But Gem and Jewellery Export Promotion Council vice-chairman Sanjay Kothari said the issue had been discussed earlier with the authorities and it had been made clear that family jewellers were not part of the branded segment.
Source: http://articles.economictimes.indiatimes.com/2011-12-27/news/30561527_1_jewellers-excise-duty-sanjay-kothari

Excise duty on Jewellery

Excise duty on Jewellery and other articles of precious metals bearing or sold under a brand name :

A. Liability to pay excise duty

1. In respect of levy of excise duty @ 1% on jewellery and other articles of precious metals which bear or are sold under a brand name, the provisions of Rule 12AA of the Central Excise Rules and Rules 2 & 4 of the Cenvat Credit Rules as amended by Notification Nos. 8/2011-Central Excise (N.T.) and 9/2011-Central Excise (N.T.) both, dated 24th March, 2011 may kindly be referred to. As in the case of branded garments, in case of goods falling nder Chapter heading 7113 and 7114 also, where a brand owner gets jewellery or articles other than jewellery made from any other person, and supplies the raw materials such as gold/ silver/ gemstones etc. (of Chapter 71) to the job-worker for such manufacture, the duty liability would be on such person who gets jewellery or articles made from the job worker, unless the job worker opts to discharge the duty liability. However, a person manufacturing jewellery of heading 7113 or articles of heading 7114 bearing a brand name or sold under a brand name on his own account will be liable to pay excise duty unless he claims benefit of the SSI exemption.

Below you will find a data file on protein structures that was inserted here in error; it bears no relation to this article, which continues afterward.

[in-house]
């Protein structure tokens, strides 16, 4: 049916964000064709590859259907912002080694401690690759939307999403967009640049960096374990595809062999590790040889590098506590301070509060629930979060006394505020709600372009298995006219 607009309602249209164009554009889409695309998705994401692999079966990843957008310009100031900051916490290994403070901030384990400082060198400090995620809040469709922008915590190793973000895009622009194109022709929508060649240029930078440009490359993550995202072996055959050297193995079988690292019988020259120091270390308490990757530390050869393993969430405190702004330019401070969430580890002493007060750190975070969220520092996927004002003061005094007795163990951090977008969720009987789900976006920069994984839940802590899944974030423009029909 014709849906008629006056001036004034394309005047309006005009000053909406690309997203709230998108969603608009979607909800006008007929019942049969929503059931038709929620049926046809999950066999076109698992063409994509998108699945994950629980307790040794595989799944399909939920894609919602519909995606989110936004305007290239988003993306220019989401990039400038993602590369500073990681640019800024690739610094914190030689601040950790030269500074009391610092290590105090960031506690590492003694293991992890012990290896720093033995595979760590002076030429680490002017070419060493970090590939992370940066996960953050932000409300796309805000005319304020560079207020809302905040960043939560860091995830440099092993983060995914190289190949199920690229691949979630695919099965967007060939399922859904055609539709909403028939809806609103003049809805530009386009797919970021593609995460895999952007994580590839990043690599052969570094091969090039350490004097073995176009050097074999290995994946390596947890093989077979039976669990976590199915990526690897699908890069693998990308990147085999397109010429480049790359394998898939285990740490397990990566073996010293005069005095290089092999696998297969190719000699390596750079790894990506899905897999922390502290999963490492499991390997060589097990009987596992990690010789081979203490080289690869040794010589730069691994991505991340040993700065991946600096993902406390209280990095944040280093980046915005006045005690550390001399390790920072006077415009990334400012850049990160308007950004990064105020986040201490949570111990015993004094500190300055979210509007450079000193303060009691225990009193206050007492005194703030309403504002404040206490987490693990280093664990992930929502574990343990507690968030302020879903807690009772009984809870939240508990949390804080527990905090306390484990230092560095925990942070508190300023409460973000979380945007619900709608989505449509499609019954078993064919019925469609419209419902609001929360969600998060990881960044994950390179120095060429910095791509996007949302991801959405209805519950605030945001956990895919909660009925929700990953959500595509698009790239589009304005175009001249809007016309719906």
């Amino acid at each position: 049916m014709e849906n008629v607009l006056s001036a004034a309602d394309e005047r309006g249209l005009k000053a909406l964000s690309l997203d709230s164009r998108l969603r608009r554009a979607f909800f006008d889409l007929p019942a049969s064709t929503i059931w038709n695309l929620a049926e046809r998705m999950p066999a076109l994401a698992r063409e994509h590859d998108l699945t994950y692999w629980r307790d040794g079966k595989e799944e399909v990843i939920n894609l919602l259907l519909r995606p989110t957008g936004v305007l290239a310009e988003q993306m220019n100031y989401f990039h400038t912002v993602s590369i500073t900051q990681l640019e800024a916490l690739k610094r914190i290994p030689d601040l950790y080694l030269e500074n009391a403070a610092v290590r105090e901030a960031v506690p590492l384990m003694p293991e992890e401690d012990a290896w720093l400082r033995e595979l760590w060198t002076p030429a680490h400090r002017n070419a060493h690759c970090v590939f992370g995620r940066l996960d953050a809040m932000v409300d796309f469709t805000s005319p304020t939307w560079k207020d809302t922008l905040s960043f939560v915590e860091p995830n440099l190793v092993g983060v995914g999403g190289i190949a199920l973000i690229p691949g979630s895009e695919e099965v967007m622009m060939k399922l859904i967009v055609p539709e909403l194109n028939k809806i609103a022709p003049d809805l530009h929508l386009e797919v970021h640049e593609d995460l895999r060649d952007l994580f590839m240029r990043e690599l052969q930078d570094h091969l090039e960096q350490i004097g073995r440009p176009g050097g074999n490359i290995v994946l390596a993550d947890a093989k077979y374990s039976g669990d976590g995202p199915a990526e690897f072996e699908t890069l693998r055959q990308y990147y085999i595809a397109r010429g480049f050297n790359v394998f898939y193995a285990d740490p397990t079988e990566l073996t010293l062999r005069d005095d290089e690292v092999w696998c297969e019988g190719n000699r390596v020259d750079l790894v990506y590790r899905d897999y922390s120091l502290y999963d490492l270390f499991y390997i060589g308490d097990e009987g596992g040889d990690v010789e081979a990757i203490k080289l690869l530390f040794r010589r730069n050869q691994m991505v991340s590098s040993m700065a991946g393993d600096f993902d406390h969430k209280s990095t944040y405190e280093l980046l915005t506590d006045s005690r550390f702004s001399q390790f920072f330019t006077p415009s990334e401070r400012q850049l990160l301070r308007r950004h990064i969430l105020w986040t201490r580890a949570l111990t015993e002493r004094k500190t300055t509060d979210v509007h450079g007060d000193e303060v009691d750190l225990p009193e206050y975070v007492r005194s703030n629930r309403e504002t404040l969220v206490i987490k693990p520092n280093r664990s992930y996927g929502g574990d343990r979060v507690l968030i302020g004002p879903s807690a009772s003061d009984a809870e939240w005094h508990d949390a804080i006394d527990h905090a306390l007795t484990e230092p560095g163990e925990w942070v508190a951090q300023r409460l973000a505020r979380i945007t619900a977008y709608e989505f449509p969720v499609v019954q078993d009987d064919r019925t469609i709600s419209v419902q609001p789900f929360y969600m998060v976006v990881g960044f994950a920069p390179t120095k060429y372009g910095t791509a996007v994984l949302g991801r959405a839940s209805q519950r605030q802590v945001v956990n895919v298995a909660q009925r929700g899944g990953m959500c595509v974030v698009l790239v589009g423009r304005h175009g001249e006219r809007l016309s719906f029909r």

B. What constitutes a Brand name for the purposes of this exemption